First Period from 3 September, 1988 to 2 October, 1988. Content : Tiger prawn cultivation and water-dwelling system to raise the prawn at Khung Kabain Bay, Tarmai District, Chanthaburi Province. Second period from 8 October, 1988 to 30 October, 1988.


Tiger prawn raising in floating basket at Ethep Village, Tambon Bangchan, Klung District, Chanthaburi Province.

3. Five-year

plan ater achievement GRH training.

(1 November, 1988 to 31 October, 1993)

Place Goal

: :

Demonsbation Project of Tiger Prawn Raising in floating basket at Tambon

Bangchan, Klung District, Chanthaburi Province.

To raise tiger prawn in floating basket, and to study work trends

Community development plan To promote cooperative's union of tiger prawn raisers, utilize income
from raising it to support GRH project, and coordinate with the cooperative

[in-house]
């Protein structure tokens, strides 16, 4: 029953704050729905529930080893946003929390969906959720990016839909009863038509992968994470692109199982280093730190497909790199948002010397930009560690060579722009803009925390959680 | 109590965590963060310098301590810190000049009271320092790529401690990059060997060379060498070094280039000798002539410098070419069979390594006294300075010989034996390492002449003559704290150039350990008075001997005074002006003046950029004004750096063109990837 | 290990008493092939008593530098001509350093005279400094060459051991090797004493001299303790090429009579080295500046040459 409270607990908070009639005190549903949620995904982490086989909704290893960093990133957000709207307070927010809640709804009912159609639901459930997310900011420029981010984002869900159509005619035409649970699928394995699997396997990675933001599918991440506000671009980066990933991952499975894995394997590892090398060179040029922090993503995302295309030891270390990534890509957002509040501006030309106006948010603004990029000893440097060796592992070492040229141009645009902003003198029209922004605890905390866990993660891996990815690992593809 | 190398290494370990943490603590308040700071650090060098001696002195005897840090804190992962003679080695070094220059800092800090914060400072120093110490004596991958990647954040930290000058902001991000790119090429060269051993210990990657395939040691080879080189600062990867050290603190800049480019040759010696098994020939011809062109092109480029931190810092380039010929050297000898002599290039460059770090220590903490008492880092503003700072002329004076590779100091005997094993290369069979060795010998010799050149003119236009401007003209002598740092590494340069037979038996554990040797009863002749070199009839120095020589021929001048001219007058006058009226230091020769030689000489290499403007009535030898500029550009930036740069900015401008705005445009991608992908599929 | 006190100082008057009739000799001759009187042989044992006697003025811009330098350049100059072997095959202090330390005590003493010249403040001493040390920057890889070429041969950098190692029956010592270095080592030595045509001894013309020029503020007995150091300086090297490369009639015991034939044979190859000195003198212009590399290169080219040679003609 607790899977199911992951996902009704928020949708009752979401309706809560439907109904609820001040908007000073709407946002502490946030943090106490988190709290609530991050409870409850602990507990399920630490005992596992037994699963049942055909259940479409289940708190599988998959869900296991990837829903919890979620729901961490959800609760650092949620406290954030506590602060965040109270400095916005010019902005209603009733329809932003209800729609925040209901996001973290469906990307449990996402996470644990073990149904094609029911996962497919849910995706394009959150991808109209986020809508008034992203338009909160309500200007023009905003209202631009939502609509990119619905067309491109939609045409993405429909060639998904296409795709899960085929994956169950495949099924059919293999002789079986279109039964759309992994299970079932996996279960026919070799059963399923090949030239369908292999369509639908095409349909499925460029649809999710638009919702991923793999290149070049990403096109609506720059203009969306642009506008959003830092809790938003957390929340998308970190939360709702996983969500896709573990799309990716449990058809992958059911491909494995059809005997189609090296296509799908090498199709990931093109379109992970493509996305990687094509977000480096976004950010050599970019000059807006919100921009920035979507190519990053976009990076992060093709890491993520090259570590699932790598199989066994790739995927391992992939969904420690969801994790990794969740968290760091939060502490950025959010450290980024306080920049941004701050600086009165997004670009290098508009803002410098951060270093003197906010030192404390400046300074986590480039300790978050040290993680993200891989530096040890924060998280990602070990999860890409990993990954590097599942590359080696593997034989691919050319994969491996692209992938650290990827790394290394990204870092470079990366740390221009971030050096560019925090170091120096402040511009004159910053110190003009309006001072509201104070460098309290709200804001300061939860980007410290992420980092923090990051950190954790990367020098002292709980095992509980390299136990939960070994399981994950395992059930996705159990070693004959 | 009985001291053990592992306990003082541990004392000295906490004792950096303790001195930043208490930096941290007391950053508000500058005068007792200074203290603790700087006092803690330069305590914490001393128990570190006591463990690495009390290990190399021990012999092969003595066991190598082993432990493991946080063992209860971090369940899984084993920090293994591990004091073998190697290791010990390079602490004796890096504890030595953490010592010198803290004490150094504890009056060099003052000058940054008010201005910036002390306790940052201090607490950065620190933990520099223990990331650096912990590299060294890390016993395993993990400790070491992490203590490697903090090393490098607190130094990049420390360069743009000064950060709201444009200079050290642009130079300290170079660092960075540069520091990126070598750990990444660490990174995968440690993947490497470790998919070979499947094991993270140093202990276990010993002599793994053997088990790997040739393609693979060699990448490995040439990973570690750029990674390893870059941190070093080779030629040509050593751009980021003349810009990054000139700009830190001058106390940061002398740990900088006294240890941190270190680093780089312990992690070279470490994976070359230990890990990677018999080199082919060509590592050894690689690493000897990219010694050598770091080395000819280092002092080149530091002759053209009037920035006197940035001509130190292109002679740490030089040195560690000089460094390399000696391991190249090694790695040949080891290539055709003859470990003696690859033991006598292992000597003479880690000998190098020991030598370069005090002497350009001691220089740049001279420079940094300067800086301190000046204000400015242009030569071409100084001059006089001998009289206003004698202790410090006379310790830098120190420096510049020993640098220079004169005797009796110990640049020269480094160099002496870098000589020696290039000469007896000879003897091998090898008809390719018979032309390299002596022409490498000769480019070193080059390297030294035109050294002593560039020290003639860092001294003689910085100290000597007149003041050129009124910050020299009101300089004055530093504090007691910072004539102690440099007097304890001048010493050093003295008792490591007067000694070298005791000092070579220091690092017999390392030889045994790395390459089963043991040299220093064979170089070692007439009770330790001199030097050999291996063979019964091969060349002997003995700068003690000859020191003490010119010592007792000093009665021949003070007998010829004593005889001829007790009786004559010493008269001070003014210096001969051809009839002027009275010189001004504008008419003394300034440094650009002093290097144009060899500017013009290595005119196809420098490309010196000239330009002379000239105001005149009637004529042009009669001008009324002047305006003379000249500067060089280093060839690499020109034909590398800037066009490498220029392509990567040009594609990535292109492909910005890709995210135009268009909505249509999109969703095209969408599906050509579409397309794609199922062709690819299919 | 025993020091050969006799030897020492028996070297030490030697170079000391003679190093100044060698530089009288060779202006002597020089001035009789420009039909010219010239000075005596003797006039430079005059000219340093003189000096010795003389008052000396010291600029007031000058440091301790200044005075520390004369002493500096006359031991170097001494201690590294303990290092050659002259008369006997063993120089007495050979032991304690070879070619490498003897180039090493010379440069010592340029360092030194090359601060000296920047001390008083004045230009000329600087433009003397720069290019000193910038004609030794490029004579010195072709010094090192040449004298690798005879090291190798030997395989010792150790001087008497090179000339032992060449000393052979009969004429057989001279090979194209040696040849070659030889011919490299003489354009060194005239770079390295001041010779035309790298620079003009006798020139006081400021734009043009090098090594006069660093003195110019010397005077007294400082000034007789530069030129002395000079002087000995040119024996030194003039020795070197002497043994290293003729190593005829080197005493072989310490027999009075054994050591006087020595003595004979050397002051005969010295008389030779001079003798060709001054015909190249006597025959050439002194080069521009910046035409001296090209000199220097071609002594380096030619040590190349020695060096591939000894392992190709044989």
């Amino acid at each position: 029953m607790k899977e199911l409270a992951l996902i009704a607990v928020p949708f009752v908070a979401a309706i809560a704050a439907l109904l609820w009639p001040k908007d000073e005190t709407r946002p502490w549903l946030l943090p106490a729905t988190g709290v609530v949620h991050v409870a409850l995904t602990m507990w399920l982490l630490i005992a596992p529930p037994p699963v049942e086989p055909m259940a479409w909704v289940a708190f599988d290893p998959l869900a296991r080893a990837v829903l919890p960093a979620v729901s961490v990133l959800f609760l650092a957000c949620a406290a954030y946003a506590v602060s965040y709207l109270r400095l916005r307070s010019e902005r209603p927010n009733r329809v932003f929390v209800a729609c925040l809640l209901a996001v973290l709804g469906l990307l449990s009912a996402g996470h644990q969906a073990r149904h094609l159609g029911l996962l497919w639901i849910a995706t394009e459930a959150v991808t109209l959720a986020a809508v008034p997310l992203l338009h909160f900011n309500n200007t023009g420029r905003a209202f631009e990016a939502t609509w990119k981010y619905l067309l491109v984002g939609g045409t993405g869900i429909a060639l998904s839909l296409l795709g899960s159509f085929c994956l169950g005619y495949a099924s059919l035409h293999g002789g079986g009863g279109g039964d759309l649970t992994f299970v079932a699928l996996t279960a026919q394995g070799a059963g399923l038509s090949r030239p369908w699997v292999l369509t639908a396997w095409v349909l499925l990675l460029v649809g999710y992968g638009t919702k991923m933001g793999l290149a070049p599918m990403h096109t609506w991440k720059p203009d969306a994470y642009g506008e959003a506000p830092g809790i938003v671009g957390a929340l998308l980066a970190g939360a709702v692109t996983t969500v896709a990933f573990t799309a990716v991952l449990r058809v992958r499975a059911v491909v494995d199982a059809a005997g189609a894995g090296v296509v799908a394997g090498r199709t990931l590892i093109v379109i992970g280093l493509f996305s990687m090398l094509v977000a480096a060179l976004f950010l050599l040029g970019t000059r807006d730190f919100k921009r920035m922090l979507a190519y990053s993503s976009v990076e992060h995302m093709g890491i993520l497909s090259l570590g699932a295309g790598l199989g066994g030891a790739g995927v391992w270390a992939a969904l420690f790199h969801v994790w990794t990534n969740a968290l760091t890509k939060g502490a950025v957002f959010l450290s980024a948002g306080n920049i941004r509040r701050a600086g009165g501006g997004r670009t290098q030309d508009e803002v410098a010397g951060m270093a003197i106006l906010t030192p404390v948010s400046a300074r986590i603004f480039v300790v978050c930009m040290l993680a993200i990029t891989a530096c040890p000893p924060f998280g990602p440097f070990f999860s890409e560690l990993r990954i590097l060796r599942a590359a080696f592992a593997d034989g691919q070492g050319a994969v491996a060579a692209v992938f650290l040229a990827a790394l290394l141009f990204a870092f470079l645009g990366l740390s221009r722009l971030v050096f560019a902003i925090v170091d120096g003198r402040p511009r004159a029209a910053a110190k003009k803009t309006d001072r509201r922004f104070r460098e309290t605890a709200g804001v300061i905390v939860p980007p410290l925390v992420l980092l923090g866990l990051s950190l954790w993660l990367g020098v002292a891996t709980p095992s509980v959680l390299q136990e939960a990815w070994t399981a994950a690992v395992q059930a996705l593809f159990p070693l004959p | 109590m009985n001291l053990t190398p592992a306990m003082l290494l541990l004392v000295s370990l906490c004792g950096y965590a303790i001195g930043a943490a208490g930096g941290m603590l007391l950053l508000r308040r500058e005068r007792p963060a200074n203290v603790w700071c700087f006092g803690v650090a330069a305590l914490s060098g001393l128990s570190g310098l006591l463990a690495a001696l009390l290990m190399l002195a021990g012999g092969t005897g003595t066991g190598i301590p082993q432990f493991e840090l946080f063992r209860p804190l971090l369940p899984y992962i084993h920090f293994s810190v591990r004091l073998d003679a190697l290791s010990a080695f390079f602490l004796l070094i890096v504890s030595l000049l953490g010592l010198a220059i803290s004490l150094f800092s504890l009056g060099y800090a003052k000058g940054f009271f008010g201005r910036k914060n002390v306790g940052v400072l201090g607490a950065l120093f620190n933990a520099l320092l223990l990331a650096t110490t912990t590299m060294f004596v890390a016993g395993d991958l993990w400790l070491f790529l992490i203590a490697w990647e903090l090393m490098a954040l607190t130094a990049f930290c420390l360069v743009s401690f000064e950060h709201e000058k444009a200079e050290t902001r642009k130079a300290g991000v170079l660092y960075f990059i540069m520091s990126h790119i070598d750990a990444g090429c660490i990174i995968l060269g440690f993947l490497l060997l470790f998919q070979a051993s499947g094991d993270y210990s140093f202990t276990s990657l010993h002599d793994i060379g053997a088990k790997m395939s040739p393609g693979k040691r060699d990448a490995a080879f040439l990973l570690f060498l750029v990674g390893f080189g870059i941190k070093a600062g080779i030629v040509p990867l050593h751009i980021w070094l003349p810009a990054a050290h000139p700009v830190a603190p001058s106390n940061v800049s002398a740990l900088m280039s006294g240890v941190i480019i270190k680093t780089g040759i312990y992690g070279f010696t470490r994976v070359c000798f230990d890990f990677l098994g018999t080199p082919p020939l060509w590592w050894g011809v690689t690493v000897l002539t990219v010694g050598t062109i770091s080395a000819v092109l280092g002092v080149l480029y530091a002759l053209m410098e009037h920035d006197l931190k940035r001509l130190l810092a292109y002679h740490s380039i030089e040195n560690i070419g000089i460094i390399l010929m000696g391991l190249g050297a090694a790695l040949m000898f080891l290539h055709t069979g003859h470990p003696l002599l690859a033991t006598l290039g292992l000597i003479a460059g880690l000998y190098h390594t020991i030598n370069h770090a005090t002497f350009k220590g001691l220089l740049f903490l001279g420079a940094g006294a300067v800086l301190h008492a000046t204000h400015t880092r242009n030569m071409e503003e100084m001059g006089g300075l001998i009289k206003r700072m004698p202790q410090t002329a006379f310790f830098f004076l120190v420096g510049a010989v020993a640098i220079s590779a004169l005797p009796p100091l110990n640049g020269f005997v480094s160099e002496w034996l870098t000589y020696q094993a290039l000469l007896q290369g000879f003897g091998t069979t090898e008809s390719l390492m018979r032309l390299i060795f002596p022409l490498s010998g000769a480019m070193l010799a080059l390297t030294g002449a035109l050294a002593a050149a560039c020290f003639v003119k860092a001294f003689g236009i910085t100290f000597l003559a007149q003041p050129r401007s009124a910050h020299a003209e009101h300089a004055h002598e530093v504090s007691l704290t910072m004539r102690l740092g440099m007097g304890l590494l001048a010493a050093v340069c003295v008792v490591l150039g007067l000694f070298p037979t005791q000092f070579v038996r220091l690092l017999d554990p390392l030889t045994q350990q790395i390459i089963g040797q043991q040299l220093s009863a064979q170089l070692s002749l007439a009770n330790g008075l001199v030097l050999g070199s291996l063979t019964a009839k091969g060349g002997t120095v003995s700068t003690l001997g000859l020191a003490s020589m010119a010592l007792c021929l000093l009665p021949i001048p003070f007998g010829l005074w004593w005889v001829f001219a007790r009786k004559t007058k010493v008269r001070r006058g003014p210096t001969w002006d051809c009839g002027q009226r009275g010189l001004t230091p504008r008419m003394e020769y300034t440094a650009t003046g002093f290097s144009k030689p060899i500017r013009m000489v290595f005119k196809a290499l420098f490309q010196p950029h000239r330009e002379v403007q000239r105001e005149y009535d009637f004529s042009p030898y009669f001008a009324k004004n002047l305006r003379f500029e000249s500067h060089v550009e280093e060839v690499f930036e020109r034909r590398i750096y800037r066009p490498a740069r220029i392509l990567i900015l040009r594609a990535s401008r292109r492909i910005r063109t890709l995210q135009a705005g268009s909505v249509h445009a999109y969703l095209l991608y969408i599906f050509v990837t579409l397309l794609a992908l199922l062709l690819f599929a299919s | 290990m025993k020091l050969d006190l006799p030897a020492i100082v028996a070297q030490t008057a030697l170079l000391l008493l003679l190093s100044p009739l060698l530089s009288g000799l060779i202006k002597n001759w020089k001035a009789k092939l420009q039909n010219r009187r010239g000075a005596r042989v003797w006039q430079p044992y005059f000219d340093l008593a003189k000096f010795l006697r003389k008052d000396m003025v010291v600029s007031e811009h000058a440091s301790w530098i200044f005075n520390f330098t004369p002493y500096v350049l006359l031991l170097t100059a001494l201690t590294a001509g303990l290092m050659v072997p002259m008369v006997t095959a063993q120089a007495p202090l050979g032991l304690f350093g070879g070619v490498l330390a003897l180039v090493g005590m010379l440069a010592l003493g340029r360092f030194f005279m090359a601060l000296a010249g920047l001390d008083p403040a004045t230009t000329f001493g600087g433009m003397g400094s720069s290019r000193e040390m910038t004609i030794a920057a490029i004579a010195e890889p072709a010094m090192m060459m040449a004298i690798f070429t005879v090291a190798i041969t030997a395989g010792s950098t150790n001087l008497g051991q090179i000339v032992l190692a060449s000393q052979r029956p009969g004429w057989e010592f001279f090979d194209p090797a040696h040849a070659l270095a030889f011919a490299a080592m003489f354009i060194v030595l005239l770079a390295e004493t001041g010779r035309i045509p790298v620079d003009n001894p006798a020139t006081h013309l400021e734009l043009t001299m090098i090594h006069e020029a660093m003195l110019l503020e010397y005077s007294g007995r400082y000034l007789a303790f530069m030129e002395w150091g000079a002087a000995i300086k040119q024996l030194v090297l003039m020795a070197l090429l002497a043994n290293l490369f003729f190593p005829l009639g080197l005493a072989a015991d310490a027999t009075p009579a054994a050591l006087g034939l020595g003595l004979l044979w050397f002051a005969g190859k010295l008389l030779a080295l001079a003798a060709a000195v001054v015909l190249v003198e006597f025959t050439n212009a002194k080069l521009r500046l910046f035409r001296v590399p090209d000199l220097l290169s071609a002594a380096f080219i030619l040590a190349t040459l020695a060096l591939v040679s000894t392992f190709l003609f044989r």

group (raisers) to form the cooperative in Klung District and Tarmai


His motto

"Self and social development"



Name Age Place of Birth Education

Ms. Kannikar Arch-rith


Tambon Ammarut, Paakhai District Ayuddhaya province. Ramkhamhaeng University

L.LB., L987

68 2. Tralnlng Fust period from 3 September, 1988 to 2 October, 1988.

Content Content

: :

Marketing business at Chanthaburi Provincial Chamber of Commerce. Performed sale business at her own house 703/L Soi Suksan, Bangkok-Nonthaburi Road. Bangsue, Dusit DsMd, Bangkok

Second period from 8 October, 1988 to 30 October, 1988.

3. Five-year plan after achievement GRH training (1 November, 1988 to 31 October, 1993)

: :

Her own house,


Tambol Bangsue, Dusit Dshict Bangkok.

To promote commerce at her place and coordinate with GRHs at Thung Kanan Mllage, Pong Namron Dstrict, Chanthaburi, by contacting buyers directly (not to pass) through middle merchants.